And that brings me to Europe. Europe doesn’t have any Amazons or Apples. It doesn’t have any trillion dollar companies. Capitalism operates at a smaller scale. And yet, Europeans have grown richer than Americans. Yes, really, click that link. While American incomes flatlined in the 70s, and never rose, and American net worth went into freefall, no such thing happened in Europe. In most of Europe (by which I mean Western Europe, of course, not post-USSR Eastern Europe), the middle class grew over the same time period. In France, middle incomes rose, and the middle expanded. The same was true in most of Europe. (Only in Germany did incomes stagnate, and that was because unions struck a deal in 2000 to put more (good, with benefits) jobs above raises — and even that is better than what Americans got.)
(Hence, Europeans don’t live like Americans. They live like richer people. Wait, what do I mean when I say “richer”? That Europeans all live like Bernie Madoff? Croesus, perhaps? Of course not. I simply mean the most minimal and bare-bones definition of rich you might imagine. That you can put food on the table, educate your kids, afford healthcare, pay your mortgage, and one day retire — all in relative safety and security. Without a sense of crushing anxiety, every day, that you probably can’t afford those things. To be “rich”, in the most basic way, is a kind of freedom — not just freedom to buy yachts and mansions so forth, but simply freedom from anxiety and dread of poverty, as genuine ruin, of ending up on the streets because you didn’t pay that bill, and once you’re homeless, well God knows what might happen.)
Europeans don’t face the strange, crazy, terrible, immoral dilemmas Americans do — do I pay for chemotherapy, or my kids’ education? Maybe I should just let myself die. Should I pay the mortgage this month — or go without healthcare? And so on. Do you see what I mean by the difference between “rich” and “poor? It’s not about material things, so much as the experience that one is genuinely living a life free of control, domination, punishment, for the merest, slightest misstep — a life of anxiety, fear, stress, trauma, and despair, which is what the experience of “poverty” really is. Immiseration, remember?
Now. Why don’t Europeans live lives at the edge of ruin like Americans do? Why didn’t they get immiserated, too? Remember how capitalism, funnily, charges Americans the highest price possible for the essentials of life, things you can’t go without, and pays them the lowest amount possible, at the very same time — my definition of immiseration? In Europe’s that exactly backwards — and it’s because Europe invested in public goods, otherwise known as “socialism” (the “social” part of “social democracy”, if you want to be precise.) Europe built great public systems of healthcare, education, housing, finance, media, retirement, and so on. Those systems do the precise opposite of what capitalism does in the States — they provide the essentials of life at the lowest cost possible, and usually, at the highest reasonable wage too.
Take healthcare as an example. Because it’s publicly provided, the costs are far, far smaller than in America. Sure, they come out of your taxes — but that’s just accounting: at the end of the day, whether you pay for a thing through “taxes” or “consumption” is just a different bucket. Where Americans pay $300 for a vial of insulin, because capitalism has jacked the price into the land of the absurd, public healthcare means that the same thing ends up costing a European maybe $20, probably closer to $10. Hence, overall European healthcare spending per person is about $5k, but in America, it’s $10K.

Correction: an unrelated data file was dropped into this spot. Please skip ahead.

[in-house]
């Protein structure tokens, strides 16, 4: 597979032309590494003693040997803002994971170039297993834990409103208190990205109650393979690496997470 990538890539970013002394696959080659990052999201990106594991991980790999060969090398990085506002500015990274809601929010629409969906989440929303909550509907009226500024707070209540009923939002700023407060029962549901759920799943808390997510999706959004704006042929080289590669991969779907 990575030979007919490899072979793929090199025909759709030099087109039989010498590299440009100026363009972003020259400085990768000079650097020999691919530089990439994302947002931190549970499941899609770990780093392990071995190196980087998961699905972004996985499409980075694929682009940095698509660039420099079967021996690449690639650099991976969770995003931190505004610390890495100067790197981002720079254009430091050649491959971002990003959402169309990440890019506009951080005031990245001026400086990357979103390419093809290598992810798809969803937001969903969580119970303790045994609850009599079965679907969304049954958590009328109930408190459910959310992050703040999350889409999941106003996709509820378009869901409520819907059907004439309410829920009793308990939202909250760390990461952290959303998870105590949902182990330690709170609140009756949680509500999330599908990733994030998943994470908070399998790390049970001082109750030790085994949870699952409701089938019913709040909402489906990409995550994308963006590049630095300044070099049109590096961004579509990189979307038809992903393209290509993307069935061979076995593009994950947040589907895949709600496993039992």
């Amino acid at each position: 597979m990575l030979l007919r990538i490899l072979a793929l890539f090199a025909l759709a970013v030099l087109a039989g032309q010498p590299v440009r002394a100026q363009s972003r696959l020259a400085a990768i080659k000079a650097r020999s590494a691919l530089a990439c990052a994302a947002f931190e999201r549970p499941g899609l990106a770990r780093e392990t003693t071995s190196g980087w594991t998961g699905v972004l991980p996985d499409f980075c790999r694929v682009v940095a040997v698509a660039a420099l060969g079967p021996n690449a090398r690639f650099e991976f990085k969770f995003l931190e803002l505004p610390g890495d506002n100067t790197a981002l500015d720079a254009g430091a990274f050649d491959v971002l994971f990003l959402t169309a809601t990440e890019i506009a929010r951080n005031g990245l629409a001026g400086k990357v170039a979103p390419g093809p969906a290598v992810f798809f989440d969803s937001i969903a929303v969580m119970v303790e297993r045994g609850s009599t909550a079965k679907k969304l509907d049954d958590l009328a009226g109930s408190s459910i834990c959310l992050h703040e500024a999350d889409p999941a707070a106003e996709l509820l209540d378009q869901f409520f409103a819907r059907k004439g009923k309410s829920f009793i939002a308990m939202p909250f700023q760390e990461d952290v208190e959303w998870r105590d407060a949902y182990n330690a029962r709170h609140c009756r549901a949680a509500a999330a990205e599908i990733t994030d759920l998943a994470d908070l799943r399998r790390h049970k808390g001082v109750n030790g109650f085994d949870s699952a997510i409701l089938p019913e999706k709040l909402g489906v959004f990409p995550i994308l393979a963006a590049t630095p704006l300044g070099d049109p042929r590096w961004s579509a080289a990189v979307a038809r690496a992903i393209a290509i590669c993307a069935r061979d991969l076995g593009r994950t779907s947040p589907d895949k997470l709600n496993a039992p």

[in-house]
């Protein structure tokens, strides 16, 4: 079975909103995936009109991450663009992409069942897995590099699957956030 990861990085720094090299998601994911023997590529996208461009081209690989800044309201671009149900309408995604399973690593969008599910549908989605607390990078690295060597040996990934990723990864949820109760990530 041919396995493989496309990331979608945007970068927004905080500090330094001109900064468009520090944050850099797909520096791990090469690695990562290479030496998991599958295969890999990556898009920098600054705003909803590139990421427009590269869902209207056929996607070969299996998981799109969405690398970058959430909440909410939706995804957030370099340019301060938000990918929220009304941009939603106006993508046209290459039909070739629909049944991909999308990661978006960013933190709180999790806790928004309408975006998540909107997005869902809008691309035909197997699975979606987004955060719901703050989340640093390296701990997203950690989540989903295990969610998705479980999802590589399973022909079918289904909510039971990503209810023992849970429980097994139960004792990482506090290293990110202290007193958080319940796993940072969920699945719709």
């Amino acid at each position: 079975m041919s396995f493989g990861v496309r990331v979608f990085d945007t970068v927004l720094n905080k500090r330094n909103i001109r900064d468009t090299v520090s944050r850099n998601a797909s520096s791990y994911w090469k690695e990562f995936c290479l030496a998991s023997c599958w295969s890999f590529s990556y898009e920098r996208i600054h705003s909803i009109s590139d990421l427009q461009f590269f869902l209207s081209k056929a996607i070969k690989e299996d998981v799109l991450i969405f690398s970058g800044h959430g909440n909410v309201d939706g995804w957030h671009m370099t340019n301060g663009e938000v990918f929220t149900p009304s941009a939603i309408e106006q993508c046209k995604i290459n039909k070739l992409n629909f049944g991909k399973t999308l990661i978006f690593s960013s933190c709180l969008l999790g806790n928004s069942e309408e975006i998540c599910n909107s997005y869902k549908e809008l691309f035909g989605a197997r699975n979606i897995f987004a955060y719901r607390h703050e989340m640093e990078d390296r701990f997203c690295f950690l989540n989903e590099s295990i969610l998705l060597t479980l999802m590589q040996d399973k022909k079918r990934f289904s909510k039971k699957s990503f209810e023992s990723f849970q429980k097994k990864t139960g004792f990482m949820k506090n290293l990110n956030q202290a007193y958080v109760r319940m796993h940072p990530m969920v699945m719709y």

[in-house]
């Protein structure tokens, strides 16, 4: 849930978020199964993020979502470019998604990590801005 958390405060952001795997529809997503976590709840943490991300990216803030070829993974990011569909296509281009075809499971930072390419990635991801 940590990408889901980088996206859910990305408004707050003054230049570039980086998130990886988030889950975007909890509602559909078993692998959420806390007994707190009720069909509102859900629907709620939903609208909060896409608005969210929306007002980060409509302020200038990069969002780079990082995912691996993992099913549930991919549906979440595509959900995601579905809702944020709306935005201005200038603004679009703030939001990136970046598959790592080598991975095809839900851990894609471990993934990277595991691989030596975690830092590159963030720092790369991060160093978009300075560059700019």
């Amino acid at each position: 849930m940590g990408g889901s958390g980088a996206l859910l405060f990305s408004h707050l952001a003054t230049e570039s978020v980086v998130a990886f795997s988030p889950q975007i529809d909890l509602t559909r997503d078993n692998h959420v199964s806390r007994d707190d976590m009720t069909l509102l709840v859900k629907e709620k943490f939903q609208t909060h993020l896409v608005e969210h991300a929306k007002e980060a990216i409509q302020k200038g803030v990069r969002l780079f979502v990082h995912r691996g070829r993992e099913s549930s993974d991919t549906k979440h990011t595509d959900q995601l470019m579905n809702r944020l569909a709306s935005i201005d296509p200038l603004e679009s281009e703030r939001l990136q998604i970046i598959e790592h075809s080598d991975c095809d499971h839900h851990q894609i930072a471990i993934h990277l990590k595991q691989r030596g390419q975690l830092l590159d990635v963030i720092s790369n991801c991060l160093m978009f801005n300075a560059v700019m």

Yet Americans barely get any real healthcare at all for that money (hence, declining life expectancy and rising mortality and illness), while Europeans live longer, healthier lives. Now extend that example across all the basics of life — education, retirement, finance, housing, transport, and so on. Pretty soon, over time, because they weren’t paying capitalism through the nose for the essentials of life, Europeans grew richer. Their incomes rose, their savings accumulated, their net worth rose. And most of all, they didn’t live with the crushing fear and anxiety that they’d end up abandoned, on the streets, homeless, ruined. Immiserated.
Do you see how capitalism can make people poor, and socialism make people rich? But we’re not done yet. We have only talked about people as consumers so far — what they pay. What about people as producers — what they get?
Because Europe built great systems of social goods for the essentials of life, it also employs vast numbers of people to provide those very essentials. Hence, one of the biggest employers in the UK is the NHS, and in France, the pension system, and so on. But these jobs are good jobs. They are not dead-end- go-nowhere, “I’m making Jeff Bezos the world’s richest man but I can’t even go to the bathroom” jobs. They come with abundant benefits. What benefits? Why, the very same social goods we’ve just been discussing. They pay steady and reasonable incomes, for decent and sane hours. They offer security and stability of a kind that is barely left at all in America.
What’s the result? Well, the private sector has to compete with all that. It can’t just offer dead-end, go-nowhere jobs with no benefits to the same degree that it can in America — because in Europe, there is a vast pool of decent jobs to be had. So people do not have to make what Marx might have called “wage slaves” of themselves. They can say, instead, “Thanks but no thanks, capitalism — I don’t need to sell my labour to the lowest bidder. There is a bidder in this labour market who genuinely values me, and there always will be.” Hence, European incomes have a kind of hard floor — not just quantitatively, but also qualitatively — and the private sector, if it wishes to have the best people, cannot simply treat people like it does in America, overworking and underpaying them, constantly.